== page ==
by A.J. Bakkevold
What is the first genre piece you can remember watching or reading?
Kim: Watching film (The First Men in the Moon, 1964), television (‘World’s End’, the first episode of ‘The Dalek Invasion of Earth’, Doctor Who, 1964). Books are harder to track back – if we count comics, it was probably a Tintin album (The Shooting Star) … as for books, I knew the CS Lewis Narnia novels and Alan Garner’s The Weirdstone of Brisingamen from very early on. The latter might have been the first book I bought for myself – though I know I’d read or had it read to me before I owned a copy (which I still have).
What was a book that truly scared as a young reader?
Kim: I was more frightened by TV shows as a child – obviously scary things with monsters (like Doctor Who) but also randomly creepy stuff (The Cat and the Canary) or moments in otherwise non-terrifying movies. I remember being so terrified by the second episode of a 1960s BBC radio serial adaptation of The War of the Worlds (not the famous Orson Welles version) that I couldn’t listen to any more … I only recently got hold of this and listened to the whole thing, and was reminded that it was the sound effects (the cylinder unscrewing, the screams of folks being heat-rayed) that got to me. There were books in the house whose covers were so scary I put off reading them for years – one was a collection of ghost stories with an illustration representing Pushkin’s The Queen of Spades on the cover.
Did the popularity of the Anno Dracula series surprise you?
Kim: A little – though I was more surprised that the series, after a hiatus, became popular again than when it was liked the first time round. I always knew that a vampire novel would have a certain appeal – but I thought when writing the first book that it was fairly arcane and obscure, and I was likely to be the only person in the world who was interested in all the subjects the series touches on. Of course, that still might be the case.
You enjoy ”playing” with different genres, and often mixing them. A good example being “Professor Moriarty: The Hound of the D’urbervilles.” What attracts you to these projects?
Kim: I’m interested in genre as a critic and in the boundaries of various forms – but when I set out to write something, I like to defy easy categorisation. In the case of the Moriarty book, it only became obvious to me while I was getting near to the end of it that I was exploring the relationship of two impossible, sociopathic people even more than I was inventing their wild adventures. Similarly, I often like to do books to play with a given form/genre … choose-your-own-adventure novels in Life’s Lottery, the deal-with-the-devil in The Quorum, WWI flying aces in The Bloody Red Baron. I’ve got a ghost story and a school story coming up.
What do you think of Mark Gatiss and Stephen Moffats version of Sherlock?
Kim: About a third of the episodes are brilliant, and even the ones where the mix isn’t quite right are entertaining.
What is the movie that started your passion for horror and exploitation?
Kim: Dracula (1931), the Tod Browning-Bela Lugosi film.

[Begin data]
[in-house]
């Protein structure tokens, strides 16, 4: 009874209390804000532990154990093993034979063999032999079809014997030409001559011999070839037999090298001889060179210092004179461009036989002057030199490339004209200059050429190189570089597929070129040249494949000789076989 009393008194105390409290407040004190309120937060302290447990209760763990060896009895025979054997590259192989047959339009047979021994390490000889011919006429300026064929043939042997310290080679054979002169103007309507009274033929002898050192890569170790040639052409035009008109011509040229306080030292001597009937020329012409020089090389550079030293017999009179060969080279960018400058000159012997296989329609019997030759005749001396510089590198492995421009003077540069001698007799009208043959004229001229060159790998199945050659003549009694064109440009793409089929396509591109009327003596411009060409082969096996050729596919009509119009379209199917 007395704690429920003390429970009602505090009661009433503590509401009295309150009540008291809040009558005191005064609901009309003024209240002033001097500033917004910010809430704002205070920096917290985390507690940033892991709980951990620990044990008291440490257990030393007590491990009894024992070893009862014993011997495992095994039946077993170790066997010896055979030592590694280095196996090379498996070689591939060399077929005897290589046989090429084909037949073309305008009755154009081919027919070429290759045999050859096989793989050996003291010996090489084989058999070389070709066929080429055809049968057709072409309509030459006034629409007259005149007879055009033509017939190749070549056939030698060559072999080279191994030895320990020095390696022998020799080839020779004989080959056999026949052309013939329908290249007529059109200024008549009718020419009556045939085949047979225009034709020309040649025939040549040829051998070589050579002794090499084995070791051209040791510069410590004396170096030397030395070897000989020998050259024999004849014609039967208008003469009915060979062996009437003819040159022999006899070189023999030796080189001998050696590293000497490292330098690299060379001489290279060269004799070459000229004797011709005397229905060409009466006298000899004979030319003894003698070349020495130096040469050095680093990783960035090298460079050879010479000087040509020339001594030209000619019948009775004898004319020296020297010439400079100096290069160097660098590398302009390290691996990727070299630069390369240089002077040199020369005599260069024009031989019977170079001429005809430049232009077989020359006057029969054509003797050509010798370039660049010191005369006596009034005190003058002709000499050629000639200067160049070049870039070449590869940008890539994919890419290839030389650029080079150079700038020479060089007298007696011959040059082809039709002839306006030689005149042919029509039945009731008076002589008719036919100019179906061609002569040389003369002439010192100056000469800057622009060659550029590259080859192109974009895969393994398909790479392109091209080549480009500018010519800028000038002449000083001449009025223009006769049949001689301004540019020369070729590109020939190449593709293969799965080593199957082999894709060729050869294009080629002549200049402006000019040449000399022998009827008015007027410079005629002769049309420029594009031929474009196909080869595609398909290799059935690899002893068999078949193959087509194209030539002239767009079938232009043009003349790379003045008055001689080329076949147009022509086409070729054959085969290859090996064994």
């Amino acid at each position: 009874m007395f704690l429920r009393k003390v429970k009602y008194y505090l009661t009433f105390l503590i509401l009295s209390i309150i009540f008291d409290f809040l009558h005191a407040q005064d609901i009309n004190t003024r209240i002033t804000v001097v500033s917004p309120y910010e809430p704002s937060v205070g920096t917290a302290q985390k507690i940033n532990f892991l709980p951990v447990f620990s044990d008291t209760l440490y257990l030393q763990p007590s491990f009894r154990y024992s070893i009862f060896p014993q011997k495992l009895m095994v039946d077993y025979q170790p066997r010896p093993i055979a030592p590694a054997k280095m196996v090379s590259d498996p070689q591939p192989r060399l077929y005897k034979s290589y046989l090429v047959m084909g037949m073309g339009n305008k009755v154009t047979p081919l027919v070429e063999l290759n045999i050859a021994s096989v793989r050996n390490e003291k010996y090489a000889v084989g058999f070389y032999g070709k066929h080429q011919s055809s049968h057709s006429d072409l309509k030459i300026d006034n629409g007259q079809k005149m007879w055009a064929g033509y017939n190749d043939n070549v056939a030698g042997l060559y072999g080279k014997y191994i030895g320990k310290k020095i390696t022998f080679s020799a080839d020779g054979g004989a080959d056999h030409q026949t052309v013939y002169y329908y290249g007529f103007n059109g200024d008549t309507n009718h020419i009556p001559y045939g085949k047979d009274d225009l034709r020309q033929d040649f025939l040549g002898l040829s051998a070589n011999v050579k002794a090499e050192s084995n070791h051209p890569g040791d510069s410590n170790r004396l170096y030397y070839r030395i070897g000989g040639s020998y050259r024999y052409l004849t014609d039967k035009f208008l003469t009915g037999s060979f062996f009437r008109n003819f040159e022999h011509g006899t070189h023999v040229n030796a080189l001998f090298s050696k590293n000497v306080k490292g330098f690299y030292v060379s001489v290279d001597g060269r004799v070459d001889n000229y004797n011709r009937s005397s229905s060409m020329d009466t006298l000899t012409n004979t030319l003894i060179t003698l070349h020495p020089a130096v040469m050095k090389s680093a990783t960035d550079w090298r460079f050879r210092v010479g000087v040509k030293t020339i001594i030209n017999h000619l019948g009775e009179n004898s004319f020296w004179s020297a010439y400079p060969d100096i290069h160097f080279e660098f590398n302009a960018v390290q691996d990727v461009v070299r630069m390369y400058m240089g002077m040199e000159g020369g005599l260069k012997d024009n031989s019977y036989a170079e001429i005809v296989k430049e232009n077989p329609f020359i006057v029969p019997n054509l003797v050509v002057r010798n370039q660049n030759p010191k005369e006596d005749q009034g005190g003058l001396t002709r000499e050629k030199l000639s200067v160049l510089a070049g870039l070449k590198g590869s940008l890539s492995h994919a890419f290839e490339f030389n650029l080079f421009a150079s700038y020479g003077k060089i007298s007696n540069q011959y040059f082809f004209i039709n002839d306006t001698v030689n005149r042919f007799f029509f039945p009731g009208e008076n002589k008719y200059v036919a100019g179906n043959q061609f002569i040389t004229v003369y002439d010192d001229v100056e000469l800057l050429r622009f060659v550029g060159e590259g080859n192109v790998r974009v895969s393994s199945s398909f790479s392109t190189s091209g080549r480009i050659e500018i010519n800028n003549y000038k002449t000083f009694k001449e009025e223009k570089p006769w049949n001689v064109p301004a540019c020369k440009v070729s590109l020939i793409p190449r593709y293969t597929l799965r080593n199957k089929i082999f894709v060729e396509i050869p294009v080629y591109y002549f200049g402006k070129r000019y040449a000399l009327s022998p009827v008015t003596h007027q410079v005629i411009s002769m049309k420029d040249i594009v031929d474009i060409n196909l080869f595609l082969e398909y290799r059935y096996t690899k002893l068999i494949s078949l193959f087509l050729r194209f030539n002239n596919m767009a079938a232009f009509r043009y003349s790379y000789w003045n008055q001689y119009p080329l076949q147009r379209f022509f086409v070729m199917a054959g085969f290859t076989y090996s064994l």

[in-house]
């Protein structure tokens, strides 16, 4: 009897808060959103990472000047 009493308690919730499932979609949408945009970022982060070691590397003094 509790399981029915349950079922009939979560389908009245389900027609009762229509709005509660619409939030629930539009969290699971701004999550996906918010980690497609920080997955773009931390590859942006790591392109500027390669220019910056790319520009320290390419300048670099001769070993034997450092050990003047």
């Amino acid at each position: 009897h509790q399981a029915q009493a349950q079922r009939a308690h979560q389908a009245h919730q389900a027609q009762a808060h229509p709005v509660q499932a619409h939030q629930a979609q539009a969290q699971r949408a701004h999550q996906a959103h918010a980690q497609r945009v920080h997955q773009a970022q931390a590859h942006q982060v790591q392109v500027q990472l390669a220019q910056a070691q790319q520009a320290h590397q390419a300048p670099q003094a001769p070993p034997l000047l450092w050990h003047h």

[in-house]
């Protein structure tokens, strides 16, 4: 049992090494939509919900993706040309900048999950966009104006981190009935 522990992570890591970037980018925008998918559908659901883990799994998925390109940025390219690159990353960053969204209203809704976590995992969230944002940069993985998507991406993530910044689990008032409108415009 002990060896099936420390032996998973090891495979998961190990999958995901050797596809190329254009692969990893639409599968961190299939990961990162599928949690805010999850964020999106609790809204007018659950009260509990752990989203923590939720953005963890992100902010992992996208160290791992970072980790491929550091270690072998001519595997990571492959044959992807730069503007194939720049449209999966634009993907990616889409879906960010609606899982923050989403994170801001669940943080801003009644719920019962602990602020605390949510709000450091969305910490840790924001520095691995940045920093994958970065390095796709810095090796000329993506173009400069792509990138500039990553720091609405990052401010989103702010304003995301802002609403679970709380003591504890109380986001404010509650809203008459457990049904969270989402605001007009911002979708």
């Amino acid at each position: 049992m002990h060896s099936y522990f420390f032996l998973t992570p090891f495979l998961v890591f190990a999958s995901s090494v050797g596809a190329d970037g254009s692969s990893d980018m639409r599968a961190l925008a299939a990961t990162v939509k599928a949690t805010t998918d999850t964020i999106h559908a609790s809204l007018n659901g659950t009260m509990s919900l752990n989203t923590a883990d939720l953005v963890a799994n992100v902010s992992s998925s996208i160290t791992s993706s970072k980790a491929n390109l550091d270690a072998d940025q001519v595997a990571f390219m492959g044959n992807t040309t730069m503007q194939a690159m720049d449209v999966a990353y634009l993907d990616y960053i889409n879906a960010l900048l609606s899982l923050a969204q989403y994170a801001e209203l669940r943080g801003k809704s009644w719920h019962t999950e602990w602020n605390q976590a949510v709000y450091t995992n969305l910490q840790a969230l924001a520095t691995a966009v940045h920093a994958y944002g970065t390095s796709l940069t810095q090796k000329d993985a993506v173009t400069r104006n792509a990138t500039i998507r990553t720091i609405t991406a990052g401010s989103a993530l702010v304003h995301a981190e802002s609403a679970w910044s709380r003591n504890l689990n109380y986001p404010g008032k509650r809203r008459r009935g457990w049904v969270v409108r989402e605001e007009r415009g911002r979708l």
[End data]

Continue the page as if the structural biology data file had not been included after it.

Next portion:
What do you think of that wave of horror, both in film and literature that has come from Scandinavia in the last few years?
Kim: Too early to sum up, but I liked the book and film of Let the Right One In a lot. I’ve enjoyed Men Who Hate Women, the Cold Prey films, Troll Hunter, The Killing, The Kingdom, Thale, Frostbite, Babycall, Next Door, Rare Exports and others.
Stephen Jones and you edited Horror: 100 Hundred Best Books and its sequel. How did this idea originate?
Kim: There was a series of books on this format (Science Fiction 100 Best Books, etc) and Steve and I originally planned to just write one. Then, we both separately came up with the idea (getting 100 different contributors) that made it unusual – I know that several books have copped our idea since.
And as a follow-up to that question, was it hard to get authors to do the projects?
Kim: Surprisingly not – it was tricky to come in dead on 100, which is why there are some contributions from dead authors.
You recently updated your classic “Nightmare movies Horror on Screen since the 1960s”, what has been the trajectory of horror over the last couple of decades?
Kim: A big question – and I think horror stays relevant/popular by constantly changing. My relationship with horror does the same thing.
Followup: Is horror more accepted and acceptable today?
Kim: No – if anything, it’s losing what acceptance it had. This might even be a good thing.
How do you feel about the recent controversies surrounding A Serbian film and The human centipede?
Kim: Neither were among my favourites (though I liked Human Centipede 2) and the controversies were all too familiar – a lot of fuss from folk who went by the description of the films rather than seeing them.
You have been a film reviewer since the eighties, and have stated that you have never walked out on a movie. If you could: Which movie would you have walked out on?
Kim: Moulin Rouge.
And finally, since this is a Norwegian con. Best Norwegian movie and book that have you have seen and read?
Kim: The Act of Killing – though I suspect that’s only technically a Norwegian movie. I’m ashamed to say I’ve not read enough Norwegian books to pick a best.